The Effects Of Dehydration / Survival Based Blog

Hand and water in desert

Dehydration is no joke. Whether hiking the Grand Canyon or spending another day at the office, staying hydrated is essential to health. The human body is at least two-thirds water, and once its liquid content is reduced, bad things start to happen. Let’s review mild to serious effects of dehydration to help your water intake efforts.

Mild Effects

Mild side effects of dehydration are mainly just unpleasant, but still serve as indications that water replenishment is necessary. These effects include bad breath, dry skin, tiredness or lethargy , dry mouth, and less urine output and/or darker urine. Other signs include thirst and few or no tears when crying.

Moderate Effects

Moderate side effects of dehydration include muscle cramps, constipation, dizziness, and headaches.

Severe Effects

Severe side effects of dehydration include rapid heartbeat and breathing, sunken eyes, fever and chills, swelling of the brain, seizures, hypovolemic shock, kidney failure, coma, and death. Seizures, for example, occur due to electrolyte imbalances. Such imbalances cause involuntary muscle contractions and even loss of consciousness. Hypovolemic shock is one of the most serious effects of dehydration; it happens when low blood volume creates a drop in blood pressure and bodily oxygen. Kidney failure is another life-threatening complication indicating the kidneys are no longer able to function, resulting in a buildup of toxic fluids and waste in the body.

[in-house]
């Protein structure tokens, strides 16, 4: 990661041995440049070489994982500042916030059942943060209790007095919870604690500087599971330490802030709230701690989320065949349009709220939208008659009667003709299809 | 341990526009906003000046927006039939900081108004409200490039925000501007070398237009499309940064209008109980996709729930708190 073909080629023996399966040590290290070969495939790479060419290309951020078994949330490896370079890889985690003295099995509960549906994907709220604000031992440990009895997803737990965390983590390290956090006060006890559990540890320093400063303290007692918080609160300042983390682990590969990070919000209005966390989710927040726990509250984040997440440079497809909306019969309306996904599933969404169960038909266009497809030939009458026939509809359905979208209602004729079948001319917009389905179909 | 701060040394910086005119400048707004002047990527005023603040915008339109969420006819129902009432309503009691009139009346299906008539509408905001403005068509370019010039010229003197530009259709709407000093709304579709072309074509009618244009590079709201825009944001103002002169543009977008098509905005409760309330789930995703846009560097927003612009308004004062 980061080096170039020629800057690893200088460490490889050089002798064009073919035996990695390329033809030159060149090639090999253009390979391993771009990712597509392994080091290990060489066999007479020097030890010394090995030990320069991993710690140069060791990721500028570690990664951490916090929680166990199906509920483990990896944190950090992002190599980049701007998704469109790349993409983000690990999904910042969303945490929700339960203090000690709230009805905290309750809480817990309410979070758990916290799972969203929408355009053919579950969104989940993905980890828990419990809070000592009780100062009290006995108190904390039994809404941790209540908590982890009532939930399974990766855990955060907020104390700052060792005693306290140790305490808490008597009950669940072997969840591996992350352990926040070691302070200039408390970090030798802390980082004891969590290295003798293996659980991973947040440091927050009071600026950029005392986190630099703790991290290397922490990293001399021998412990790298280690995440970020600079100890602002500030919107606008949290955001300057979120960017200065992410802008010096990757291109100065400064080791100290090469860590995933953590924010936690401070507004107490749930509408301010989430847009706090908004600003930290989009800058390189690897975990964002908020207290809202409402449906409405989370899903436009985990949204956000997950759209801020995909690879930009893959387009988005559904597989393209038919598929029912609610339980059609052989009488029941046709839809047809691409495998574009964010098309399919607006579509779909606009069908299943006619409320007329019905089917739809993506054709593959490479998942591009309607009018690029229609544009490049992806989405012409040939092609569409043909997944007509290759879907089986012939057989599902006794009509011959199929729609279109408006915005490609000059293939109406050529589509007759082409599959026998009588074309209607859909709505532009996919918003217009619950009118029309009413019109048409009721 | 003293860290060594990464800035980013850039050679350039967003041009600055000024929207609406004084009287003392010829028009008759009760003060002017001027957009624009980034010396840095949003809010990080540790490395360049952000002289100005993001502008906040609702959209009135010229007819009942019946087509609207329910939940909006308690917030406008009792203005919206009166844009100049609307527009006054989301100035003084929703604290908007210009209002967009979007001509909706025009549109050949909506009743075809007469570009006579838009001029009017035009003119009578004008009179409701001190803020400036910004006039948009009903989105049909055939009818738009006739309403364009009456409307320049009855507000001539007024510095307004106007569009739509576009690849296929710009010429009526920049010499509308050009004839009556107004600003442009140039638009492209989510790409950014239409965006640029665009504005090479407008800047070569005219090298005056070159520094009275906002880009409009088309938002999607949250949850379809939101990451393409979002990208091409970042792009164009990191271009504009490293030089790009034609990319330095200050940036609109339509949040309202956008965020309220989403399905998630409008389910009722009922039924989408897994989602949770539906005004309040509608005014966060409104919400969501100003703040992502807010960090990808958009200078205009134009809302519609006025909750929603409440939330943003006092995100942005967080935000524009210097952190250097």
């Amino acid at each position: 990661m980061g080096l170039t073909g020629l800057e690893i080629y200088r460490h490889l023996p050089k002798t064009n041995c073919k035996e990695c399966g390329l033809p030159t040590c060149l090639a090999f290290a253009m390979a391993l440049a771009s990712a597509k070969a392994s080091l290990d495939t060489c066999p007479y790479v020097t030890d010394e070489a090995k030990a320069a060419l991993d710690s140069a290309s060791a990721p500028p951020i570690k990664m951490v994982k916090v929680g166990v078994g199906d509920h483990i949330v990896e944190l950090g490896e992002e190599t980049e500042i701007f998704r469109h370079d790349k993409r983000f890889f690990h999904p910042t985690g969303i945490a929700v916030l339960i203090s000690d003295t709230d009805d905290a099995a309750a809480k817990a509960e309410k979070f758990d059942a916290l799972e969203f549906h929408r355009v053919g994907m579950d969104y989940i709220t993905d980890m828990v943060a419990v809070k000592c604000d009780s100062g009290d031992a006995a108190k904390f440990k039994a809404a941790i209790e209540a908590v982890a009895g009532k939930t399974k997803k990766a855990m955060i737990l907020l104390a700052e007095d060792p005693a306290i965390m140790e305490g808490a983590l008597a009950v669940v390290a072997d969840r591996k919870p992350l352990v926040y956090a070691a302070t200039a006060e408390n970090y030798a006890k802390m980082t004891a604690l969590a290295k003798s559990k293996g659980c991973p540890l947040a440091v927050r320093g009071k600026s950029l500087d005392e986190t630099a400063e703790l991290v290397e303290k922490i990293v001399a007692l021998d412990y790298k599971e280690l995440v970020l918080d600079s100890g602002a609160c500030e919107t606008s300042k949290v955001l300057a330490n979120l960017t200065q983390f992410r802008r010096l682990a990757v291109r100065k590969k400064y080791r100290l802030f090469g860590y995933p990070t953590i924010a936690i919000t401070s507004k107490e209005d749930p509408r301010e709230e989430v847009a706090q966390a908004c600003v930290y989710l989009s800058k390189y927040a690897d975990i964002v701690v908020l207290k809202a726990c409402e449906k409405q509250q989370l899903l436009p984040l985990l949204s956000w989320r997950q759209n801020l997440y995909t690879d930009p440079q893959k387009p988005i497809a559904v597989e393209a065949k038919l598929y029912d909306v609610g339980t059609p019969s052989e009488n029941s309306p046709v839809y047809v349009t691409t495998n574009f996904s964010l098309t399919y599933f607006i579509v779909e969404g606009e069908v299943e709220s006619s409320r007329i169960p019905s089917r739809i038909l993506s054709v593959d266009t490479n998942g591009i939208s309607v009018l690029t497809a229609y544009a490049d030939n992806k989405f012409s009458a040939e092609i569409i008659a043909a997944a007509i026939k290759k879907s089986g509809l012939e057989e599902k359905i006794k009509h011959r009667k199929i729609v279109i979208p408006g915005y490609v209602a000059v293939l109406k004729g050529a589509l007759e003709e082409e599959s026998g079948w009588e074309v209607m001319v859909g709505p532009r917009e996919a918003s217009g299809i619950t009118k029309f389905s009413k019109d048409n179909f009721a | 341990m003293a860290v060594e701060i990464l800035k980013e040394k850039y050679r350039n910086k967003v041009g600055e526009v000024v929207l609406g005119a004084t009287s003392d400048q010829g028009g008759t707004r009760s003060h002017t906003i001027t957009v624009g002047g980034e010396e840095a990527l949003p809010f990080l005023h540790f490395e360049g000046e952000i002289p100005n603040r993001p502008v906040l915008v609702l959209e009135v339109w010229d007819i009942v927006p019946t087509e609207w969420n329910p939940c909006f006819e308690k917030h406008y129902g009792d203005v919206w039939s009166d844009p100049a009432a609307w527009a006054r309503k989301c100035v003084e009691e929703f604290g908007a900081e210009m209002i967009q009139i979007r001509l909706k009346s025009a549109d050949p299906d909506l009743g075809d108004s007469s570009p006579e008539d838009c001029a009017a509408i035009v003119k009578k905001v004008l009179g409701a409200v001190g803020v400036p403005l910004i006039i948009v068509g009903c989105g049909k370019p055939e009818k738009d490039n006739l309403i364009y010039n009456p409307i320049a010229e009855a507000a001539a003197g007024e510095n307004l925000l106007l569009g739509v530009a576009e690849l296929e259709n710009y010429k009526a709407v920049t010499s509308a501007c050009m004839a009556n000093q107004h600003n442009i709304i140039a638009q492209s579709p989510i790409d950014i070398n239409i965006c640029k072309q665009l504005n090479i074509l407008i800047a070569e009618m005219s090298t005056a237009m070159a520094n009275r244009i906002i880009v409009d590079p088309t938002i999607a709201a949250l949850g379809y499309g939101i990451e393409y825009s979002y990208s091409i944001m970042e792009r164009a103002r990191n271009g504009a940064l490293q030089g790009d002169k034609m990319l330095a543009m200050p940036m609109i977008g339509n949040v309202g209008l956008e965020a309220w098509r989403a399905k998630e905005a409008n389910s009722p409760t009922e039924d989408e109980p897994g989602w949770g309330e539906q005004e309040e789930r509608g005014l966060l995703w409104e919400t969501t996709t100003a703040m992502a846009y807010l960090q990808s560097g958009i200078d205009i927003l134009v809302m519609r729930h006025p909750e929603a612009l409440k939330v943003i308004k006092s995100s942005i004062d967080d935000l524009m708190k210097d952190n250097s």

Tips for Preventing Dehydration

Causes of dehydration include excessive sweating, vomiting, frequent urination, and diabetes. Diabetics are also subject to dehydration due to high blood sugar levels and medications that result in frequent urination. Prevent dehydration by always keeping a bottle of water with you, especially if participating in physical activity under extremely hot temperatures. Opt for water-heavy foods such as cucumber and watermelon, and avoid dry, carb-filled snacks that contain a lot of salt.

Drink at least eight glasses of room-temperature water per day to stay hydrated. Ice water sits in your stomach until the body cools it!

Have you experienced severe dehydration? Share your story in the comments!

Kent Page McGroarty is a freelance lifestyle writer whose work has appeared in AZ Central Healthy Living, Blue Ridge Outdoors Magazine, SF Gate Home and Garden, LIVESTRONG,, I Do Take, and many other online publications. Twitter: @KentsStuff.

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